High-resolution carbon mapping on the million-hectare Island of Hawaii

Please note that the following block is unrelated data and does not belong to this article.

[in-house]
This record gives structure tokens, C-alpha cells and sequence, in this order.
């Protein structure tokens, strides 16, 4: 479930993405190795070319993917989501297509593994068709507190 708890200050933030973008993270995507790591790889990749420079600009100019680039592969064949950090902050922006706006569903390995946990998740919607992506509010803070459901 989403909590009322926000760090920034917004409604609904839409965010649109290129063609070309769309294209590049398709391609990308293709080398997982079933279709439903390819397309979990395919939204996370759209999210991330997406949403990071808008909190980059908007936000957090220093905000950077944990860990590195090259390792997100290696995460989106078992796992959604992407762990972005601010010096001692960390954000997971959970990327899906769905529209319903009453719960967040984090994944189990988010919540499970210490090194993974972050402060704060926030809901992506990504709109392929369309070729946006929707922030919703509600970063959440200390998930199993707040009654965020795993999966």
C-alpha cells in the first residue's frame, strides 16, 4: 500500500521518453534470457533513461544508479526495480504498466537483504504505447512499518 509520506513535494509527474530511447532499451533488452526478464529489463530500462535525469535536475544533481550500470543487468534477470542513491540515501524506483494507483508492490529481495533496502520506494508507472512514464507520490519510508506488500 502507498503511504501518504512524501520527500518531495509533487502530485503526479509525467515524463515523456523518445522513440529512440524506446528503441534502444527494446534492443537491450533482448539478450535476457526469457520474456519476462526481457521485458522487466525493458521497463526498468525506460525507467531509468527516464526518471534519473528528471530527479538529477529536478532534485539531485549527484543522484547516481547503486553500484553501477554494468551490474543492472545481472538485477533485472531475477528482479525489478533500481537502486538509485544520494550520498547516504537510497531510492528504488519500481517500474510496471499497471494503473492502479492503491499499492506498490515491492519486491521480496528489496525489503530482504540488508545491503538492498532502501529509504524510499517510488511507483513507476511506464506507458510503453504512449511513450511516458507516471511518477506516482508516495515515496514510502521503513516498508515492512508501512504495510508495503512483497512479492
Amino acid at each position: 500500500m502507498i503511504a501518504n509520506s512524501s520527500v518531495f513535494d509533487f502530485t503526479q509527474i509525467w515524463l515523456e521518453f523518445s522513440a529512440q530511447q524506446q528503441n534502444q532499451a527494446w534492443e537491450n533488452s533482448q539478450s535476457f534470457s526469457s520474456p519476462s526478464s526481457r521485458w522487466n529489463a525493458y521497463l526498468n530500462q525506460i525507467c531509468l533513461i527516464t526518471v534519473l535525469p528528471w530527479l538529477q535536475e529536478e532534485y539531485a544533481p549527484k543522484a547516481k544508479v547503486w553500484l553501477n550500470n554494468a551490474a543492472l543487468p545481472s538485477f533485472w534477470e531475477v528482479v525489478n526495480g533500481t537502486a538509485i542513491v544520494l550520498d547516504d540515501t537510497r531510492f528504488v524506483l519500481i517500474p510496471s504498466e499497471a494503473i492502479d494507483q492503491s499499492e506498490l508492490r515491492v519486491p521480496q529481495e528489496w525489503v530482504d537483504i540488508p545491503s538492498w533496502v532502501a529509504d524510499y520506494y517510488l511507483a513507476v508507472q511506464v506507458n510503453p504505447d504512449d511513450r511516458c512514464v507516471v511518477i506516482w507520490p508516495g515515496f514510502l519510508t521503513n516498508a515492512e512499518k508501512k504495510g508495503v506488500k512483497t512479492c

Current markets and international agreements for reducing emissions from deforestation and forest degradation (REDD) rely on carbon (C) monitoring techniques. Combining field measurements, airborne light detection and ranging (LiDAR)-based observations, and satellite-based imagery, we developed a 30-meter-resolution map of aboveground C density spanning 40 vegetation types found on the million-hectare Island of Hawaii. We estimate a total of 28.3 teragrams of C sequestered in aboveground woody vegetation on the island, which is 56% lower than Intergovernmental Panel on Climate Change estimates that do not resolve C variation at fine spatial scales. The approach reveals fundamental ecological controls over C storage, including climate, introduced species, and land-use change, and provides a fourfold decrease in regional costs of C measurement over field sampling alone.